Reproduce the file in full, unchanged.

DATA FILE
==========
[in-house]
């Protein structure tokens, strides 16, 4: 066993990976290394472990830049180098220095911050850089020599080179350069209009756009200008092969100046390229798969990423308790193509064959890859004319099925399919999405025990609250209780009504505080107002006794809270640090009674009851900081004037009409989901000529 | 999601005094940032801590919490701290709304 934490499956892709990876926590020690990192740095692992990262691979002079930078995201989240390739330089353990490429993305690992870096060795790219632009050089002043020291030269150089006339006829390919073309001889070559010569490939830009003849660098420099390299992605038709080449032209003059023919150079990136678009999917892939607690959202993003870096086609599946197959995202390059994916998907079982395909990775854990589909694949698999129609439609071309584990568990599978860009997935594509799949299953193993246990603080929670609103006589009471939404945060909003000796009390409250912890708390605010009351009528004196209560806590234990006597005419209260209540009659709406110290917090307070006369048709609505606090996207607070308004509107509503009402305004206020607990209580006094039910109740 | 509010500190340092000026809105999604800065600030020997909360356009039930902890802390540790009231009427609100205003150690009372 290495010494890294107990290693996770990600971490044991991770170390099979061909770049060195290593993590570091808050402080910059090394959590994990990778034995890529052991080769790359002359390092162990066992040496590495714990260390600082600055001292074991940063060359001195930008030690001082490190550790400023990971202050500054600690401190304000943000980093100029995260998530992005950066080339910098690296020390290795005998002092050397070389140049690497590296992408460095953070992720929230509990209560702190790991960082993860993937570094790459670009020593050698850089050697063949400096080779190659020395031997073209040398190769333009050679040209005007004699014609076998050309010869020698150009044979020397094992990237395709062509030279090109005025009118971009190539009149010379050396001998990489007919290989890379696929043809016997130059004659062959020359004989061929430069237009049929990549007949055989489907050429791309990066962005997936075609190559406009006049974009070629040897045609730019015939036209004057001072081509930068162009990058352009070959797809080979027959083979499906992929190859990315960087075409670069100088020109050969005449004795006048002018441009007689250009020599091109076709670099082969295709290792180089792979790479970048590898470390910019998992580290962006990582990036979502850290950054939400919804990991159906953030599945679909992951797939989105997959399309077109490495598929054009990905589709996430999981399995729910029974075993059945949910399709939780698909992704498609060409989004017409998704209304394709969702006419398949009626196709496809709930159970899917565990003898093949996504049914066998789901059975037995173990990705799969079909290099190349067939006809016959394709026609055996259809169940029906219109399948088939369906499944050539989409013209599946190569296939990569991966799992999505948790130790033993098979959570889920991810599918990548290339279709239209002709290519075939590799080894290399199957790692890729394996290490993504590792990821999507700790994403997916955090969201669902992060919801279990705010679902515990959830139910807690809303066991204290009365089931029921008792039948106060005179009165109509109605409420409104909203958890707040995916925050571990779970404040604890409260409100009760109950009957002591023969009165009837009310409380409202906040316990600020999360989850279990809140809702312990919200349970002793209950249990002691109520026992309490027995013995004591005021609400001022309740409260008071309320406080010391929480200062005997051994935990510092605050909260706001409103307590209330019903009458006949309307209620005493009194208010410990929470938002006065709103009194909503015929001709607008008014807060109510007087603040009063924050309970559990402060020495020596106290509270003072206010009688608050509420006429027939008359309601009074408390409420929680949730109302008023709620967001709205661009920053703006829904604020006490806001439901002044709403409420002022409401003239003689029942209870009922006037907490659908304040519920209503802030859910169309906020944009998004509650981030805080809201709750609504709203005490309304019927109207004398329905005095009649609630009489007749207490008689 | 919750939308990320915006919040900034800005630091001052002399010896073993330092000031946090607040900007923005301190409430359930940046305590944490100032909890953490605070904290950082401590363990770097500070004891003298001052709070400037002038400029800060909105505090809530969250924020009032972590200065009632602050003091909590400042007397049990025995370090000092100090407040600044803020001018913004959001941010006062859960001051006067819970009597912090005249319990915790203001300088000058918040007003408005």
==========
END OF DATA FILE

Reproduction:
[in-house]
């Protein structure tokens, strides 16, 4: 066993990976290394472990830049180098220095911050850089020599080179350069209009756009200008092969100046390229798969990423308790193509064959890859004319099925399919999405025990609250209780009504505080107002006794809270640090009674009851900081004037009409989901000529 | 999601005094940032801590919490701290709304 934490499956892709990876926590020690990192740095692992990262691979002079930078995201989240390739330089353990490429993305690992870096060795790219632009050089002043020291030269150089006339006829390919073309001889070559010569490939830009003849660098420099390299992605038709080449032209003059023919150079990136678009999917892939607690959202993003870096086609599946197959995202390059994916998907079982395909990775854990589909694949698999129609439609071309584990568990599978860009997935594509799949299953193993246990603080929670609103006589009471939404945060909003000796009390409250912890708390605010009351009528004196209560806590234990006597005419209260209540009659709406110290917090307070006369048709609505606090996207607070308004509107509503009402305004206020607990209580006094039910109740 | 509010500190340092000026809105999604800065600030020997909360356009039930902890802390540790009231009427609100205003150690009372 290495010494890294107990290693996770990600971490044991991770170390099979061909770049060195290593993590570091808050402080910059090394959590994990990778034995890529052991080769790359002359390092162990066992040496590495714990260390600082600055001292074991940063060359001195930008030690001082490190550790400023990971202050500054600690401190304000943000980093100029995260998530992005950066080339910098690296020390290795005998002092050397070389140049690497590296992408460095953070992720929230509990209560702190790991960082993860993937570094790459670009020593050698850089050697063949400096080779190659020395031997073209040398190769333009050679040209005007004699014609076998050309010869020698150009044979020397094992990237395709062509030279090109005025009118971009190539009149010379050396001998990489007919290989890379696929043809016997130059004659062959020359004989061929430069237009049929990549007949055989489907050429791309990066962005997936075609190559406009006049974009070629040897045609730019015939036209004057001072081509930068162009990058352009070959797809080979027959083979499906992929190859990315960087075409670069100088020109050969005449004795006048002018441009007689250009020599091109076709670099082969295709290792180089792979790479970048590898470390910019998992580290962006990582990036979502850290950054939400919804990991159906953030599945679909992951797939989105997959399309077109490495598929054009990905589709996430999981399995729910029974075993059945949910399709939780698909992704498609060409989004017409998704209304394709969702006419398949009626196709496809709930159970899917565990003898093949996504049914066998789901059975037995173990990705799969079909290099190349067939006809016959394709026609055996259809169940029906219109399948088939369906499944050539989409013209599946190569296939990569991966799992999505948790130790033993098979959570889920991810599918990548290339279709239209002709290519075939590799080894290399199957790692890729394996290490993504590792990821999507700790994403997916955090969201669902992060919801279990705010679902515990959830139910807690809303066991204290009365089931029921008792039948106060005179009165109509109605409420409104909203958890707040995916925050571990779970404040604890409260409100009760109950009957002591023969009165009837009310409380409202906040316990600020999360989850279990809140809702312990919200349970002793209950249990002691109520026992309490027995013995004591005021609400001022309740409260008071309320406080010391929480200062005997051994935990510092605050909260706001409103307590209330019903009458006949309307209620005493009194208010410990929470938002006065709103009194909503015929001709607008008014807060109510007087603040009063924050309970559990402060020495020596106290509270003072206010009688608050509420006429027939008359309601009074408390409420929680949730109302008023709620967001709205661009920053703006829904604020006490806001439901002044709403409420002022409401003239003689029942209870009922006037907490659908304040519920209503802030859910169309906020944009998004509650981030805080809201709750609504709203005490309304019927109207004398329905005095009649609630009489007749207490008689 | 919750939308990320915006919040900034800005630091001052002399010896073993330092000031946090607040900007923005301190409430359930940046305590944490100032909890953490605070904290950082401590363990770097500070004891003298001052709070400037002038400029800060909105505090809530969250924020009032972590200065009632602050003091909590400042007397049990025995370090000092100090407040600044803020001018913004959001941010006062859960001051006067819970009597912090005249319990915790203001300088000058918040007003408005």